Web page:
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Disgrace Insurance

Disgrace Insurance Protects Companies From Celebrities

It's been nearly a year since Tiger Woods plowed his car into a pole on Thanksgiving, and a whole bunch of skeletons fell out of his golf bag. Since then his endorsement earnings, which were around $100 million per year, have faced a $20 million adjustment.

Brands like Gatorade, Nike, and AT&T dropped him by the middle of December, because let's face it nobody wants a sports drink that supports philandering. Whether it's for sex, drugs, or homicidal voicemails, a celebrity can become a persona non grata overnight. So now companies, who really are the victims, want to protect themselves with insurance.

Disgrace insurance is not a new type of insurance, but simply a new way of using a clause — "death, disability, and disgrace" — that's in nearly every insurance policy. While death and disgrace are cited in lawsuits every day, disgrace was rarely invoked until now. But why shouldn't it be? Isn't it one of the reasons betrayed spouses get so much bank in a divorce?

Image Source: Getty
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KibzeeLovee KibzeeLovee 5 years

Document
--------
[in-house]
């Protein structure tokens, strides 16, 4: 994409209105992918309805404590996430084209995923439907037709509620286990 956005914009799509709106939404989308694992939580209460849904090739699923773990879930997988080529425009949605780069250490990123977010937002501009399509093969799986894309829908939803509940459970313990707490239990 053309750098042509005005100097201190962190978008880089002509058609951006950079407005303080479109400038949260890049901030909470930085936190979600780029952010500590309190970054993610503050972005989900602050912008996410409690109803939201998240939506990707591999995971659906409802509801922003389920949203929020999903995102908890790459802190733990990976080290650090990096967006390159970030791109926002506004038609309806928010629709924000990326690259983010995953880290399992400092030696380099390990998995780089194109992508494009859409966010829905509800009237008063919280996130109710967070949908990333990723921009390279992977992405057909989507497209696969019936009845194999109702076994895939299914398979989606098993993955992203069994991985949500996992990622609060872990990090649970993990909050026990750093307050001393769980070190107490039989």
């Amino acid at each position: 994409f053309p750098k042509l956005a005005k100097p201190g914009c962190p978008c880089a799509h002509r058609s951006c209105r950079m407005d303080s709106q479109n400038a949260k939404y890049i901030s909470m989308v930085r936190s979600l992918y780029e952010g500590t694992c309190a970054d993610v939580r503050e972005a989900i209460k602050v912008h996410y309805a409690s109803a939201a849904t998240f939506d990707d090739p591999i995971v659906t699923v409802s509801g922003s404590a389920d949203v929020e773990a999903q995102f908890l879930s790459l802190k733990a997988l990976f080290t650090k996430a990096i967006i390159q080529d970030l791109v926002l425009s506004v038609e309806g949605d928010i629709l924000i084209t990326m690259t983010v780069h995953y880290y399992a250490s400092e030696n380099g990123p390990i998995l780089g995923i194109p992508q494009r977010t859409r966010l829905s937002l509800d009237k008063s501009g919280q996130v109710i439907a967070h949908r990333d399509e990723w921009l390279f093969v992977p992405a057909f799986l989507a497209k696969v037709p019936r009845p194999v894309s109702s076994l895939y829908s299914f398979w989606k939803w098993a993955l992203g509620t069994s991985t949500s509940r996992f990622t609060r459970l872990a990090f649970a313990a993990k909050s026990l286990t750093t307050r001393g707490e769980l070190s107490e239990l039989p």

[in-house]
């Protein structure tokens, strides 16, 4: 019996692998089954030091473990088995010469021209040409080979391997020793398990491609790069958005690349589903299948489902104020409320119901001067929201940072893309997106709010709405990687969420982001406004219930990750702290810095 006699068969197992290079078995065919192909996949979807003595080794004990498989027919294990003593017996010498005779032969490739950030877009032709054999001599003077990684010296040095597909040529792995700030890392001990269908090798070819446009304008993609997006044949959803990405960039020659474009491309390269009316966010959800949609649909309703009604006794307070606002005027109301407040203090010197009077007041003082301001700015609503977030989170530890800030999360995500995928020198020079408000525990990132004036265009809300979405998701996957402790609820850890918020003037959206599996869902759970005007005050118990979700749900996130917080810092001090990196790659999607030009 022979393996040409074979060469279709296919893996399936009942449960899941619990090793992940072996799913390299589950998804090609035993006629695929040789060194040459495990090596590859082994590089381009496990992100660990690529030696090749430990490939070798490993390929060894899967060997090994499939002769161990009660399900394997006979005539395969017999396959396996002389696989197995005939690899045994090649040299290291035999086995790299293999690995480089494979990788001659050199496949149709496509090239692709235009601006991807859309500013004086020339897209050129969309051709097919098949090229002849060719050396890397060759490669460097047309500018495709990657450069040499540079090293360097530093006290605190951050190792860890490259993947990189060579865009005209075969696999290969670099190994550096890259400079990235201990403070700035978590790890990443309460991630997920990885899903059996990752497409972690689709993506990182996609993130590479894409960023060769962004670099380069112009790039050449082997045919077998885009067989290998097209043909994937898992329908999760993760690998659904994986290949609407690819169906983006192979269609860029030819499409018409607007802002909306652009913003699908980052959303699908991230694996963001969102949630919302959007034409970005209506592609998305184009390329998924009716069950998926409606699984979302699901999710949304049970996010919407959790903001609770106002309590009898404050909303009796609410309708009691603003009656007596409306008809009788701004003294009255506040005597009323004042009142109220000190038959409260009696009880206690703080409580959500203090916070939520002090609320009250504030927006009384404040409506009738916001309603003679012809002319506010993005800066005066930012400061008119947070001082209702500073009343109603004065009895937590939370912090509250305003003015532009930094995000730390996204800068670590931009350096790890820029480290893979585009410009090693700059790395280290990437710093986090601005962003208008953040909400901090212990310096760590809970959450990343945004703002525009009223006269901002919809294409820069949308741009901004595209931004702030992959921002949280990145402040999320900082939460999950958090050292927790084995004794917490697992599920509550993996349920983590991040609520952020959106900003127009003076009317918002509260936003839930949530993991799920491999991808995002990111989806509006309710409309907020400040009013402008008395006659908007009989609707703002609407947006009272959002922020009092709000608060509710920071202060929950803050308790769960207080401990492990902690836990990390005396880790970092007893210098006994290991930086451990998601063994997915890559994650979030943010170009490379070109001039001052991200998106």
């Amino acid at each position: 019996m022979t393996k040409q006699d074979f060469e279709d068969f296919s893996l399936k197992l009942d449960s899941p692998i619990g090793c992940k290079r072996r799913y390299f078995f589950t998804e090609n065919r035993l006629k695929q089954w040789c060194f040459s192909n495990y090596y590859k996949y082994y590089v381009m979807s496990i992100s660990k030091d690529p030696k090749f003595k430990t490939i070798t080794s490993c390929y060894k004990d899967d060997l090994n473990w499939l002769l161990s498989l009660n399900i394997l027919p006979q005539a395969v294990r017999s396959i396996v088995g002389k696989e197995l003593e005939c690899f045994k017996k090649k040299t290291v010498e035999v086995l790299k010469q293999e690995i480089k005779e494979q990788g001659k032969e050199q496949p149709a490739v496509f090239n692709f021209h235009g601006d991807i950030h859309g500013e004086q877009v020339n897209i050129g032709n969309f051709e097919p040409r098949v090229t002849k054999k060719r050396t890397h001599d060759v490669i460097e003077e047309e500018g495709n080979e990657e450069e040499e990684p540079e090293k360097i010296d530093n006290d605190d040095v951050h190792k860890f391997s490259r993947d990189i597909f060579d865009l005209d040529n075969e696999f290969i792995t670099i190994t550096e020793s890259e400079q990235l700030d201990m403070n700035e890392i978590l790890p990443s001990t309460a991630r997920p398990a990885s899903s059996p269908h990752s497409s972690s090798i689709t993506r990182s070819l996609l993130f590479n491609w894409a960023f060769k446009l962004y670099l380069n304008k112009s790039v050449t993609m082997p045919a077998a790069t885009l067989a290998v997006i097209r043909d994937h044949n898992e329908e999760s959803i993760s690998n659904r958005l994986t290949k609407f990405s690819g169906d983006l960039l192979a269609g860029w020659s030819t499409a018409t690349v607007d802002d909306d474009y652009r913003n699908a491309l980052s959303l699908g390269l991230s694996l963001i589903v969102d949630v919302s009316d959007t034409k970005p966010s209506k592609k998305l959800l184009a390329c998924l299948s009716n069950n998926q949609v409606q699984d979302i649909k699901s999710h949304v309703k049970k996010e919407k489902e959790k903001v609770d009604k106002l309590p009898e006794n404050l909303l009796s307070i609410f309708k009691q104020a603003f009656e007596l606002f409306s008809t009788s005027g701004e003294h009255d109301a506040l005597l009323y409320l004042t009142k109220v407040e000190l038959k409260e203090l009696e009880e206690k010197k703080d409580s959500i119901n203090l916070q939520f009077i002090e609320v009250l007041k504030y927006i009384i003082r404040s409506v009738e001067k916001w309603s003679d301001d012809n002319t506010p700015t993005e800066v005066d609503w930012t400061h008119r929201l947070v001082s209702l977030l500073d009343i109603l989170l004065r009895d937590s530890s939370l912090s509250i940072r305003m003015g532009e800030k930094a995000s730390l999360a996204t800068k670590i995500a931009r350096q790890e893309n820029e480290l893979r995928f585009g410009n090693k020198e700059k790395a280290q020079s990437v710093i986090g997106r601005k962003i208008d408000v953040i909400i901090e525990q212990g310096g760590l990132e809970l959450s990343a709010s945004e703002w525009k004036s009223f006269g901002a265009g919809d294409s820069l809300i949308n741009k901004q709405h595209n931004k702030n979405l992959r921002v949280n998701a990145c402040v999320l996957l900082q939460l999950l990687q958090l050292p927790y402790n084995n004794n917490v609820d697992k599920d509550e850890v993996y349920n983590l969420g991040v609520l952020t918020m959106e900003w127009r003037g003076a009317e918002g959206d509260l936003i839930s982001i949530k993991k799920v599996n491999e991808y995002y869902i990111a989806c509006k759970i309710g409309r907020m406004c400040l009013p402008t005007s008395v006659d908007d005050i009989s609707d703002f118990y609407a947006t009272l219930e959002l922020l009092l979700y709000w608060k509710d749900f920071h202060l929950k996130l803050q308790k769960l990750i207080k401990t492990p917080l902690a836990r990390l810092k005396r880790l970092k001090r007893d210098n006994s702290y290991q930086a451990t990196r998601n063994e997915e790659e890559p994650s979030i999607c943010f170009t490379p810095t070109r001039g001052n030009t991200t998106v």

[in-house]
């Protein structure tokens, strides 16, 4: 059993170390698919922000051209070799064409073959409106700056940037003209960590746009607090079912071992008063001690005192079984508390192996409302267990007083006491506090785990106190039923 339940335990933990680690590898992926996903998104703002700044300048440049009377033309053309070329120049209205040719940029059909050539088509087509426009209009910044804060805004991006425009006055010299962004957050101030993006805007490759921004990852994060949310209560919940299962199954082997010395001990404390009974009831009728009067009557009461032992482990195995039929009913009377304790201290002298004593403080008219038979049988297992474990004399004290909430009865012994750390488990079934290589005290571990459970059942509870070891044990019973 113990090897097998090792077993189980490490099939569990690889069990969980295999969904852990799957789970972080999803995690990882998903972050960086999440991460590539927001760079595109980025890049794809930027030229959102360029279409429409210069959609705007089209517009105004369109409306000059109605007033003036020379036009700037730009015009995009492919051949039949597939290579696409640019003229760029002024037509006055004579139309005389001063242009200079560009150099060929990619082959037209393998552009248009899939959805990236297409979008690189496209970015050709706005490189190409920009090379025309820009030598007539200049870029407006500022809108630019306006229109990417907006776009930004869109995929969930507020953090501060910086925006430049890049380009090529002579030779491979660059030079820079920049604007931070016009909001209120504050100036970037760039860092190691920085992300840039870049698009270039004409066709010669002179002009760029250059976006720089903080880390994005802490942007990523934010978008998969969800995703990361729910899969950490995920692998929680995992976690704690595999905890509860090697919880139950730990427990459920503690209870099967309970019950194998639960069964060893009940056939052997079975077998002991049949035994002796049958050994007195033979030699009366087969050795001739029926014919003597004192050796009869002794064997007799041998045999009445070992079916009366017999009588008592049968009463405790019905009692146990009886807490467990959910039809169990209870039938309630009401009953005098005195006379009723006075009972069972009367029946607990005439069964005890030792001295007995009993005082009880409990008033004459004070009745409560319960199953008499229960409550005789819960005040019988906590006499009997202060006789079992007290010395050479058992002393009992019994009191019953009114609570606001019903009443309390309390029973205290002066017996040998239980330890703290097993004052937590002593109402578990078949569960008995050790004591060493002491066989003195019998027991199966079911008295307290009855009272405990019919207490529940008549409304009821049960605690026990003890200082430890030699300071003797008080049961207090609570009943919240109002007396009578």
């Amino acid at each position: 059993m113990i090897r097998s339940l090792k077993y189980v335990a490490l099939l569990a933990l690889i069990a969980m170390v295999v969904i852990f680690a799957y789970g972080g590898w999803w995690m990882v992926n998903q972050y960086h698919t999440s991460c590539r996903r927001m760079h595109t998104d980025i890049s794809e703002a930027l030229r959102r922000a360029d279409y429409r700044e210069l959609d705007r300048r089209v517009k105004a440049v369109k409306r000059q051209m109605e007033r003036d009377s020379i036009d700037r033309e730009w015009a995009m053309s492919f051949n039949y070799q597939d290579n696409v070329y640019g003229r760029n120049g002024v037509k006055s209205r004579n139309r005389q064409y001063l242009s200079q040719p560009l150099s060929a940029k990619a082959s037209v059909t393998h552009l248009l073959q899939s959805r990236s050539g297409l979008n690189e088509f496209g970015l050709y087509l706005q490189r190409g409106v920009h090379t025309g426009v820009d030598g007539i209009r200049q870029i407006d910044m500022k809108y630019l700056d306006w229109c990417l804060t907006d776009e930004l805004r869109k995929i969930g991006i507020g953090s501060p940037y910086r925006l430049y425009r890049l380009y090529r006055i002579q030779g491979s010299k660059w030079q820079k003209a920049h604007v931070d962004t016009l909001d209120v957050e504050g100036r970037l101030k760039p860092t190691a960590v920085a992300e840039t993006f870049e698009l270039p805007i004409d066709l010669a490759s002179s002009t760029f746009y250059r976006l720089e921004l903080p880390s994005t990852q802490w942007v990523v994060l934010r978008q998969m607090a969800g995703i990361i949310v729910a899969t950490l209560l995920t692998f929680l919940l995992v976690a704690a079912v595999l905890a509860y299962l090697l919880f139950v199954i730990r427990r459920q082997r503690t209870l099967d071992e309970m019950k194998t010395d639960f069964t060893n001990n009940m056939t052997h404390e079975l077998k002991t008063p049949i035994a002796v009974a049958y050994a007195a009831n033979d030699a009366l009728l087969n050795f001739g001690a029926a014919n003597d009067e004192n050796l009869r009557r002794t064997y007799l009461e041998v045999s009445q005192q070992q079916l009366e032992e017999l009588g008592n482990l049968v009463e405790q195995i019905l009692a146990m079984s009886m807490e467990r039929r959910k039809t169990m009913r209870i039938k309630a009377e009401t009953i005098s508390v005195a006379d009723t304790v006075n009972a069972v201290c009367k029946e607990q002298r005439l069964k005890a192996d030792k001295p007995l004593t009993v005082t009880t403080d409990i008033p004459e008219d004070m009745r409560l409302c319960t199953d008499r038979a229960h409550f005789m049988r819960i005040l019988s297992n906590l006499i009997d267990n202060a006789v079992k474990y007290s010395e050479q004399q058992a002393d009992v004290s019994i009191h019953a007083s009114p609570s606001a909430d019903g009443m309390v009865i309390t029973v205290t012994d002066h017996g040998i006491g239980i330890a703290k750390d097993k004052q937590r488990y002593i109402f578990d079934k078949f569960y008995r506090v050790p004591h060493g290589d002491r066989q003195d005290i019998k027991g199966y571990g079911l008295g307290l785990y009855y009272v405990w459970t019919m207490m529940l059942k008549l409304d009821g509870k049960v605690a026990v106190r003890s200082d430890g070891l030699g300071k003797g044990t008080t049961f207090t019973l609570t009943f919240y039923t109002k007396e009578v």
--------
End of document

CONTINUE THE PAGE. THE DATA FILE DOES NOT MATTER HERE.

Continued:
Nike stayed with Tiger
stephley stephley 5 years
The companies want us to associate their products with the athletes' skill - as long as the athlete maintains performance, I don't see why the company should be allowed to dictate their private behavior. As often as not, the companies know what the person is like out of the public eye - plenty of the businessmen are hangers on, catching action because of their association with the star.
stephley stephley 5 years
I don't see why public figures should be held to standards the business people who hire them aren't.
GTCB GTCB 5 years
Morality clauses should be part of any sponsorship contract with public figures. There are already plenty of clauses out there for things like doping, drug abuse, and the like for pro athletes. That stuff ranks up there with other "bad" behaviour.
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